New Zealand judge dismisses 7 of Kim Dotcom's 8 arguments against extradition to US
A New Zealand judge has rejected seven of the eight arguments made by Kim Dotcom, in which the founder of the file sharing giant Megaupload presented reasons why he shouldn't be extradited to the US.
Justice Timothy Brewer's decision, which was released earlier on Friday, came after the US filed an application for the seven arguments to be struck from Dotcom's statement claim for judicial review, claiming the arguments were an abuse of process "being both collateral attacks on previous decisions of the courts and an attempt to preempt Mr. Dotcom's appeal."
The arguments were part of Dotcom's appeal of a High Court decision made earlier this year, which states that he is eligible to be extradited to the US. That appeal will be heard in February, according to the New Zealand Herald.
“I have granted the USA’s application to strike out causes of action 1 to 7 of the statement of claim for judicial review dated 21 July 2017," the ruling states. "The proceeding is now ‘live’ only in relation to the eighth cause of action."
The arguments that were dismissed included challenges to the validity of the arrest warrant used by Auckland police when they raided his house, and a claim that the former minister of justice's request for his surrender was not valid.
The eighth argument, which was allowed to remain, involves a decision by the deputy solicitor-general in June to order that clones be made of the electronic devices seized from Dotcom's home, so that they could be sent to the US.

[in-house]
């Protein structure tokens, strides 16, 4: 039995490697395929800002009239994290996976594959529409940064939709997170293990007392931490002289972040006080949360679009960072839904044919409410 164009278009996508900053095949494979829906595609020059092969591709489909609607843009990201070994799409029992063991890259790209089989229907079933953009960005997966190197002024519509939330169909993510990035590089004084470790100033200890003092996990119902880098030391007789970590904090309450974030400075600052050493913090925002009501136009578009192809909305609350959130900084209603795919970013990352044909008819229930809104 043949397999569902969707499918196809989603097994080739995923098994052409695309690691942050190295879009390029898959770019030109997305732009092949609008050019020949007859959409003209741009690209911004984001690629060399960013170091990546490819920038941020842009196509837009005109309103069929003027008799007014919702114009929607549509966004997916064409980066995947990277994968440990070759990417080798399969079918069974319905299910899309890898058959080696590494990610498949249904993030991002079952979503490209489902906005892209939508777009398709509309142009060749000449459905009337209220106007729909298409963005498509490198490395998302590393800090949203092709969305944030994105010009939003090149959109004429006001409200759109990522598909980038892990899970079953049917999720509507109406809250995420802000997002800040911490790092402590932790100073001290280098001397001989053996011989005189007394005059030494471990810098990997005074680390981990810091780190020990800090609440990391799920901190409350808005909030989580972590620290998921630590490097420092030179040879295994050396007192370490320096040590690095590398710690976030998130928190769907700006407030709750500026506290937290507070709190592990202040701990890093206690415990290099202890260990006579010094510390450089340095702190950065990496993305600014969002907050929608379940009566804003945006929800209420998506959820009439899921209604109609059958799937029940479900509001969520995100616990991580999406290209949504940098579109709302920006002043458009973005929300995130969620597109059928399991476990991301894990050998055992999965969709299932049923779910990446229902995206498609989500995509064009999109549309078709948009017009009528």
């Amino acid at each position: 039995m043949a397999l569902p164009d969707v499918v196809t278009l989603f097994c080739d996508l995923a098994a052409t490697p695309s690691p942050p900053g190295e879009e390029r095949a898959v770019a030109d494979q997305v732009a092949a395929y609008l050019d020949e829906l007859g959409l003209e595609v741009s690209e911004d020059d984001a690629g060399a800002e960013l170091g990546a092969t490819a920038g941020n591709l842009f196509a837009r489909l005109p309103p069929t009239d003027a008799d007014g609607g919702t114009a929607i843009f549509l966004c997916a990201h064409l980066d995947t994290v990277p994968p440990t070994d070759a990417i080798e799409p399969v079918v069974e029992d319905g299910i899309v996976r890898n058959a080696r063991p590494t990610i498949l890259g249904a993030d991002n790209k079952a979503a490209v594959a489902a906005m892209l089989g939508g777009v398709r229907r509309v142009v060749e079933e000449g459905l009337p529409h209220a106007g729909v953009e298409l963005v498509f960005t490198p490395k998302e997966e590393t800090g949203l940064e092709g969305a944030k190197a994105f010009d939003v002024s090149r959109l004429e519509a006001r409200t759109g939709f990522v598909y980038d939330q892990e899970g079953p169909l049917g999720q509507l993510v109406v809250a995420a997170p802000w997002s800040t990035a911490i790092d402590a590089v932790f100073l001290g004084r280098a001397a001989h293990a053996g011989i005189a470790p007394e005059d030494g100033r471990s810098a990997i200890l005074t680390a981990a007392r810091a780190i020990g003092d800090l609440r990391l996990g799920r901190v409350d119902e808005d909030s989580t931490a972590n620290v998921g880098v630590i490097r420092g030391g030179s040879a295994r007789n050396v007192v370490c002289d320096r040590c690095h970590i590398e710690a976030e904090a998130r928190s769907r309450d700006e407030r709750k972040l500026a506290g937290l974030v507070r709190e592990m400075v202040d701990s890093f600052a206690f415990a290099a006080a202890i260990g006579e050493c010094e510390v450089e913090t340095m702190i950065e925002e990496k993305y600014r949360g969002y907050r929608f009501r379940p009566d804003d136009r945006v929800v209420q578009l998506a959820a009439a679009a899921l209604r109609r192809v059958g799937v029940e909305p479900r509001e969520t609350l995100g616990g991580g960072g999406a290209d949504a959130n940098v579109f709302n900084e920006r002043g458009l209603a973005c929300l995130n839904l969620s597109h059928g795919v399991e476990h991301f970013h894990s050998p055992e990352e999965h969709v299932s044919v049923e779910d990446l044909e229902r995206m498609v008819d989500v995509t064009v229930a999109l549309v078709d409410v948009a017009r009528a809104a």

In a tweet following the ruling, Dotcom appeared optimistic. "Sometimes what looks like a loss is really a win," he wrote.
Sometimes what looks like a loss is really a win 😜— Kim Dotcom (@KimDotcom) December 15, 2017
Dotcom has been fighting extradition to the US since 2012, when his now defunct Megaupload file-hosting site was shut down by the US government and Dotcom and his associates were arrested in New Zealand. The US has been seeking to have Dotcom extradited ever since, on several counts including copyright infringement, racketeering, and money laundering.
As Dotcom awaits his February court date, he is apparently planning to launch his own alternative internet. He stated last month that his form of the web would be "run by the people for the people," adding that overturning net neutrality - which happened in the United States this week - would only "accelerate the adoption of a new network."